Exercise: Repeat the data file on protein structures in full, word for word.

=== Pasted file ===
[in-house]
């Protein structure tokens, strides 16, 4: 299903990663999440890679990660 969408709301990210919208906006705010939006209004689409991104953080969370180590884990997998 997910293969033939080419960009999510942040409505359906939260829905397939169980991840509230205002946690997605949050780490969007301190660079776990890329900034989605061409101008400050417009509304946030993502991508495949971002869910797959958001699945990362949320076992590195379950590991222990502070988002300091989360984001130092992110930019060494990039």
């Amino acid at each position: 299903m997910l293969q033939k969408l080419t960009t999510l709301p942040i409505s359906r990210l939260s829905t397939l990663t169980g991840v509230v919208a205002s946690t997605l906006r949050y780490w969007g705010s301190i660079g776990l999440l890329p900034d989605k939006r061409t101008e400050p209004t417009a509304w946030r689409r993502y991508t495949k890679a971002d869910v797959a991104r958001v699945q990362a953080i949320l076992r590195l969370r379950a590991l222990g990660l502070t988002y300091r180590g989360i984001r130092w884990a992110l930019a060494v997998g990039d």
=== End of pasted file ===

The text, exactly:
[in-house]
């Protein structure tokens, strides 16, 4: 299903990663999440890679990660 969408709301990210919208906006705010939006209004689409991104953080969370180590884990997998 997910293969033939080419960009999510942040409505359906939260829905397939169980991840509230205002946690997605949050780490969007301190660079776990890329900034989605061409101008400050417009509304946030993502991508495949971002869910797959958001699945990362949320076992590195379950590991222990502070988002300091989360984001130092992110930019060494990039």
């Amino acid at each position: 299903m997910l293969q033939k969408l080419t960009t999510l709301p942040i409505s359906r990210l939260s829905t397939l990663t169980g991840v509230v919208a205002s946690t997605l906006r949050y780490w969007g705010s301190i660079g776990l999440l890329p900034d989605k939006r061409t101008e400050p209004t417009a509304w946030r689409r993502y991508t495949k890679a971002d869910v797959a991104r958001v699945q990362a953080i949320l076992r590195l969370r379950a590991l222990g990660l502070t988002y300091r180590g989360i984001r130092w884990a992110l930019a060494v997998g990039d």